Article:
Men not at work: Why so many men aged 25 to 54 are not working
The job market is a whole lot better than it was during the worst of the Great Recession, but around 7 million American men between the ages of 25 and 54 – mostly too old to be in school and too young to retire – are neither working nor looking for work. That amounts to 12% of all men in those prime working ages – and that doesn’t count another 2 million who are looking for work but haven’t found it.
The large number of prime-age men who are on the sidelines is a problem that that predates the Great Recession. The share of prime-age men who are working or looking for work has been falling for half a century. This issue has drawn the attention of Jason Furman, chair of President Obama’s Council of Economic Advisers. He came by The Hutchins Center at Brookings recently to talk with me about this.
You can watch a video of our conversation here:
Here are some highlights:
Who are these men?
They’re disproportionately low-income men who either dropped out of high school or didn’t go beyond a high school diploma.
What are they doing?
“They’re not spending any more time on child care, not spending any more time on chores. They are spending a lot more time watching TV than men who are in the labor force,” Furman says.
Why are there so many more of them even though the economy has bounced back?
Surely some of these guys don’t want to work or are getting by on their wives’ income. But Furman says less than a quarter of the men who aren’t in the workforce have a working wife and this fraction has been decreasing for 50 years. (It turns out not having a job or looking for one isn’t a great way to find a wife.) Some of these men are getting by on government benefits, such as Social Security disability. But the increase in men on disability isn’t nearly large enough to account for the growth in the ranks of men not at work.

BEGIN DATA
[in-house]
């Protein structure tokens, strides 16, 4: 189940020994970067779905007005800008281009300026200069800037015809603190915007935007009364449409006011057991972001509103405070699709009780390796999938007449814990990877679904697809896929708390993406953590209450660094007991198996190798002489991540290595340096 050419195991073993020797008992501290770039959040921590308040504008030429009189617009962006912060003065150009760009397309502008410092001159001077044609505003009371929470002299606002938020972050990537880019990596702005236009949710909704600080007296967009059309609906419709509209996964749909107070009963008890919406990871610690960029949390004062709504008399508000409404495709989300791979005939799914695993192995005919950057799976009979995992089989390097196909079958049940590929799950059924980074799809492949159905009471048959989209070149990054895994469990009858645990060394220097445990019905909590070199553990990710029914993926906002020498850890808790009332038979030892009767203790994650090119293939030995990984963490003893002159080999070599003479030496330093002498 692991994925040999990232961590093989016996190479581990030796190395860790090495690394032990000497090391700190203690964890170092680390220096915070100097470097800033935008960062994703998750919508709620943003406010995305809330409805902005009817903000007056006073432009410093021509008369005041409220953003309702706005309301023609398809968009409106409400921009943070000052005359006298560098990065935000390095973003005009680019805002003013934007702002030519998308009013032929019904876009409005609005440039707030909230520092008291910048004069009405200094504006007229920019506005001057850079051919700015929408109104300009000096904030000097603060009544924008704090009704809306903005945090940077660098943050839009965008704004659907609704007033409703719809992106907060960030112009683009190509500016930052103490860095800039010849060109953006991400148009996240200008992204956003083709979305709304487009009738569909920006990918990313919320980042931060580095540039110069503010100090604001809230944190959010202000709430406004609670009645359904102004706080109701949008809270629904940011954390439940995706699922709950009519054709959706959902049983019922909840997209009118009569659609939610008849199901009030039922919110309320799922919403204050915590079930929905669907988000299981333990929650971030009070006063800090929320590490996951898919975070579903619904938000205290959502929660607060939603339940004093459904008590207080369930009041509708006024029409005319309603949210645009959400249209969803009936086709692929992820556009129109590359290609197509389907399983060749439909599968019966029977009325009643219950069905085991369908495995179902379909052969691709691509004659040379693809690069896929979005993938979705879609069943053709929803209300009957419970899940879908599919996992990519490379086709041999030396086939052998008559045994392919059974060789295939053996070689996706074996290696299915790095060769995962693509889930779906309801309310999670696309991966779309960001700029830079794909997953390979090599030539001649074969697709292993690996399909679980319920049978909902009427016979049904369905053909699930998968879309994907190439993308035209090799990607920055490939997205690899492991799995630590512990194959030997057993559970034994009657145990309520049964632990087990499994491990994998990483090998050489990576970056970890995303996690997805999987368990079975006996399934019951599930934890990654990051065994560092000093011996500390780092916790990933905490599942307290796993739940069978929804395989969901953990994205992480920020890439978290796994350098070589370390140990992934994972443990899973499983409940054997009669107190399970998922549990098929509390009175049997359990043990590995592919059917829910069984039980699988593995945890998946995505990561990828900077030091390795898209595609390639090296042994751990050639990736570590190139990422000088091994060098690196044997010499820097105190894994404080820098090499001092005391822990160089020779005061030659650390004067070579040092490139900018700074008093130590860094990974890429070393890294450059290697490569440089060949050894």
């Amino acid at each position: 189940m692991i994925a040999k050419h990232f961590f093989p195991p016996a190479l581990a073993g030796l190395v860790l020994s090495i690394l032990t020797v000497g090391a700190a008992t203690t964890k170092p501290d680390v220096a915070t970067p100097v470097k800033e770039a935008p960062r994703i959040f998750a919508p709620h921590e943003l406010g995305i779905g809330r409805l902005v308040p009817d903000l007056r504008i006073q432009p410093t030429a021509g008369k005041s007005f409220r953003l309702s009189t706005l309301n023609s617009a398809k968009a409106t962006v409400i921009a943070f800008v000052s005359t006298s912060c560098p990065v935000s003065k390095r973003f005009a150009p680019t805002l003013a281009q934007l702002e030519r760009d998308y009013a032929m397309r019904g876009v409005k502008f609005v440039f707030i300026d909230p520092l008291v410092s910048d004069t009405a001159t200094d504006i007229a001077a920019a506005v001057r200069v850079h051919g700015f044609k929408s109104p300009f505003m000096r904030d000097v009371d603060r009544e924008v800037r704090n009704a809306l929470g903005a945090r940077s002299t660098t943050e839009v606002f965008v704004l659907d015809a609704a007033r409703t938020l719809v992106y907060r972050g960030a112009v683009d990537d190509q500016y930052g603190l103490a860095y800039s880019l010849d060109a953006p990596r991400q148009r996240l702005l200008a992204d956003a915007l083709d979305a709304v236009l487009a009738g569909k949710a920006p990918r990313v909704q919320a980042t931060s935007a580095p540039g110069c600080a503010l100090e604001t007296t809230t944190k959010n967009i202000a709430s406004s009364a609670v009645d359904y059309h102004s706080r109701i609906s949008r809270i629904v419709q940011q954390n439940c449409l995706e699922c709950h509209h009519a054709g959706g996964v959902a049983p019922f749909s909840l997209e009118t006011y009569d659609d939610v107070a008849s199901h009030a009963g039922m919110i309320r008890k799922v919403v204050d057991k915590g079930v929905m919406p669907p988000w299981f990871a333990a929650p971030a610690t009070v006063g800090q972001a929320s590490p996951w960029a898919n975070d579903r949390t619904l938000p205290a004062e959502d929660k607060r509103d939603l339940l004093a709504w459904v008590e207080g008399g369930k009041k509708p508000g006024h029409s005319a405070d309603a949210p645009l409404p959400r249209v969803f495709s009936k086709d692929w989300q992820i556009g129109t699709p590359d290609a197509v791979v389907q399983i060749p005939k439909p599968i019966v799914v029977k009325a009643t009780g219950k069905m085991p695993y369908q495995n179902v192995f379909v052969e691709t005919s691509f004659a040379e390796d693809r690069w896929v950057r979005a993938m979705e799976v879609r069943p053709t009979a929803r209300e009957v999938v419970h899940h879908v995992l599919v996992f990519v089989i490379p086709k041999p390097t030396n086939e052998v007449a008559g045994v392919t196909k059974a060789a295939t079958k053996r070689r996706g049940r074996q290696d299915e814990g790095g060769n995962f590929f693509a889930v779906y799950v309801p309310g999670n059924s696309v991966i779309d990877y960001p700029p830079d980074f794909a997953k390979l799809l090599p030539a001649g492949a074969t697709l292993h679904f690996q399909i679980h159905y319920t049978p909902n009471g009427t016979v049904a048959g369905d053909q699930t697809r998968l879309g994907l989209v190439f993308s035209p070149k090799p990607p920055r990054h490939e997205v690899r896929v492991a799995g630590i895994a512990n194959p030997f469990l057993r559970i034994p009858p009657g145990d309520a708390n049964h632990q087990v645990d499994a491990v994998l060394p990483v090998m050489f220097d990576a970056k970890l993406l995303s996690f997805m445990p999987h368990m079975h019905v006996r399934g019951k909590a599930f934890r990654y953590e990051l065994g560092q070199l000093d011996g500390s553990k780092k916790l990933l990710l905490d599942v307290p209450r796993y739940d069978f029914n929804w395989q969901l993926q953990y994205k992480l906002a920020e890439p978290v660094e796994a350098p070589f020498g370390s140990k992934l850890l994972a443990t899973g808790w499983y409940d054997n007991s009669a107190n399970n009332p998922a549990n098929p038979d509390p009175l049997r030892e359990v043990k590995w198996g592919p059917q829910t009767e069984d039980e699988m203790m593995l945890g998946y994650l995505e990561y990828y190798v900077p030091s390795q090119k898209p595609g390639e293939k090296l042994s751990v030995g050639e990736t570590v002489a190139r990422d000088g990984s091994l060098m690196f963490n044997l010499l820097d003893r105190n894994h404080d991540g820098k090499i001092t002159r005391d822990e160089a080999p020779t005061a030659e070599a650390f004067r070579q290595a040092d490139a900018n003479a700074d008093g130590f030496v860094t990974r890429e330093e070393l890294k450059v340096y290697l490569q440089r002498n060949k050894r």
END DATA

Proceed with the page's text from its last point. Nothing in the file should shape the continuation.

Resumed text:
Furman argues that one big reason these men aren’t working or looking for work because they’ve realized that employers aren’t interested in hiring workers with few skills or little education so they’ve given up.
Why should we worry?
Some men choose not to work and can afford not to. That’s great, Furman says. But for many, probably most, dropping out of the work force not only means a lack of income but also a loss of the dignity that comes with not working. What’s more, dropping out of the labor force is “associated with depression, with drug use, with suicide, with a range of bad outcomes,” he notes.
So the men would be better off if they were working, but so would the rest of us. As the baby boomers retire in large numbers, Furman says, “it’d be great to make up for that….to take people that are here in the United States that probably would be a lot happier working, and enable them to have a path to get job. That’d grow the workforce, increase our growth and help with all sorts of things like fiscal sustainability.”
Director - The Hutchins Center on Fiscal and Monetary Policy
Senior Fellow - Economic Studies
What should we do about it?
Government policy can make a difference, Furman argues. Improving education and access to college could help by making workers more attractive to employers. So would spending more on helping people find jobs, as other countries do. Providing child-care subsidies and paid leave could draw more men – and women — into the workforce. Expanding the tax subsidies offered to low-wage workers so jobs are more attractive would be a plus, too.